Four is the sacred number of Zia, and the figure is composed of a circle from which four points radiate. These points made up of four straight lines of varying length personify the number most often used by the Giver of all good gifts.
To the Zia Indian, the sacred number is embodied in the earth, with its four directions; in the year, with its four seasons; in the day, with the sunrise, noon, evening, and night; in life, with its four divisions--childhood, youth, manhood, and old age. Everything is bound together in a circle of life and love, without beginning, without end.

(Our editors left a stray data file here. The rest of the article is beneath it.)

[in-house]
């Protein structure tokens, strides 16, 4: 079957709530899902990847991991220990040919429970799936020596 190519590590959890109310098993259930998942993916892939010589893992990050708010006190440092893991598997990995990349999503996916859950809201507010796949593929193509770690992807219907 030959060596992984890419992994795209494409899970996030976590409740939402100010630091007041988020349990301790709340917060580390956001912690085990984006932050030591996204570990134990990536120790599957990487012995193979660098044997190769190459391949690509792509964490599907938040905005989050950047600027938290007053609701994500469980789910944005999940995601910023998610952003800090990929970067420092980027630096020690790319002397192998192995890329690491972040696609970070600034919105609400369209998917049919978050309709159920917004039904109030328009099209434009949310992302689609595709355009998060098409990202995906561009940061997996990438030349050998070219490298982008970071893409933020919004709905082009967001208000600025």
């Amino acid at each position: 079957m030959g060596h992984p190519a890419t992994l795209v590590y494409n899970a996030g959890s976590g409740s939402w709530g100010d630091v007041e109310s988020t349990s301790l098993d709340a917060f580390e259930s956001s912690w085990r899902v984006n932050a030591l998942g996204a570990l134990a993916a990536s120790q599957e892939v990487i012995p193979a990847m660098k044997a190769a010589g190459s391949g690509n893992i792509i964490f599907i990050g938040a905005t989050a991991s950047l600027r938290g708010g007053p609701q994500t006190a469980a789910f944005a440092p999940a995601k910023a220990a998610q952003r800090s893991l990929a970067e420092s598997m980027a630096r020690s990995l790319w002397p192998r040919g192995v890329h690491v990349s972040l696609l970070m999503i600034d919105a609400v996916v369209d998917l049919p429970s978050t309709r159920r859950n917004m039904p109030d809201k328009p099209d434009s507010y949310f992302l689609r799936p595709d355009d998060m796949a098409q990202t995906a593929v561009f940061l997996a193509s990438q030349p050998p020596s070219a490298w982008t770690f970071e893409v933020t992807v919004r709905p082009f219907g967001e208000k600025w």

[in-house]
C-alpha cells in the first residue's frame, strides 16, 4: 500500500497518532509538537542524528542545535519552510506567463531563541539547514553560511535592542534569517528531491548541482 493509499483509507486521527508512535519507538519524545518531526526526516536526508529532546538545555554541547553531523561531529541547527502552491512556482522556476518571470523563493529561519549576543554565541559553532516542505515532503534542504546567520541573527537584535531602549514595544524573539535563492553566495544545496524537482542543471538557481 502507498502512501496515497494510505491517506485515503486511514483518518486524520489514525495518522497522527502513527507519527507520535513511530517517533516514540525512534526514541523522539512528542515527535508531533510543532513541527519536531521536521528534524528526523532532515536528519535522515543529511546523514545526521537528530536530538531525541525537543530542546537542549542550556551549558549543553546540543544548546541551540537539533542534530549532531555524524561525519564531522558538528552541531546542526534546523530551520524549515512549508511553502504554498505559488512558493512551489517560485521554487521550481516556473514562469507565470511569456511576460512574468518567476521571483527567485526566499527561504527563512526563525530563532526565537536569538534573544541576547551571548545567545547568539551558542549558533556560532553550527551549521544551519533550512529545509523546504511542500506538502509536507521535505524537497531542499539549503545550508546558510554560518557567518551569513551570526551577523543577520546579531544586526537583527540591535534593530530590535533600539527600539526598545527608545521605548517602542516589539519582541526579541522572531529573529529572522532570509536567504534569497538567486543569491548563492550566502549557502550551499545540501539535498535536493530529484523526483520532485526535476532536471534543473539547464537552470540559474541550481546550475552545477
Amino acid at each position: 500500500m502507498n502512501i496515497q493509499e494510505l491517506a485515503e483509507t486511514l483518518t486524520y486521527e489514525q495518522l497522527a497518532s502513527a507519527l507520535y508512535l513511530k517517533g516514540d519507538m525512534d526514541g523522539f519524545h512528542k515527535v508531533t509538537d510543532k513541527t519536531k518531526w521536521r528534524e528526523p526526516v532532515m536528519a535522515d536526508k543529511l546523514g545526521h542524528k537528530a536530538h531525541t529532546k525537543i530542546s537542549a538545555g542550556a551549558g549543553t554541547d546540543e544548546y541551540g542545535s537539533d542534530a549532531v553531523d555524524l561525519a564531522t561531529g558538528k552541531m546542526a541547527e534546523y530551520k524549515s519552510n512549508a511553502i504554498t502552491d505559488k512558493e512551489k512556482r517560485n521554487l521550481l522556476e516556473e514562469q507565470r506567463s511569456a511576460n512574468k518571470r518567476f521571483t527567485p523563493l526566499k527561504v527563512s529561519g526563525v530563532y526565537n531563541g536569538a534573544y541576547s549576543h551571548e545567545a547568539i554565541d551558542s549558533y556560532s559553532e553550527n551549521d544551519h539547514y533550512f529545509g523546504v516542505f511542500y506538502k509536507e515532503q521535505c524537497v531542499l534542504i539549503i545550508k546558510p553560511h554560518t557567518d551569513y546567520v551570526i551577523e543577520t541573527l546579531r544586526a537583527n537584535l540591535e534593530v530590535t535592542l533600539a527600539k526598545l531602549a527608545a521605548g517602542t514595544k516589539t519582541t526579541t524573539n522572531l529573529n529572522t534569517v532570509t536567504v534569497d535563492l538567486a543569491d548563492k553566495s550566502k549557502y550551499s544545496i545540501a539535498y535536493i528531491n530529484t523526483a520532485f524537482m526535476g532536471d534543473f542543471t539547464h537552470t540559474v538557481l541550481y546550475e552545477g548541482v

The Zia believe, too, that in this great brotherhood of all things, man has four sacred
obligations: he must develop a strong body, a clear mind, a pure spirit, and a devotion to the welfare of his people.
Guided by this historic background, the flag of New Mexico was wisely chosen, with the ancient Zia Sun Symbol in red on a field of Spanish yellow. The symbol's proportions are fixed by legislative act, with the four groups of rays set at right angles , the two inner rays one-fifth longer than the outer rays. The diameter of the circle in the center is one-third the width of the symbol.http://www.nmsu.edu/~bho/zia.html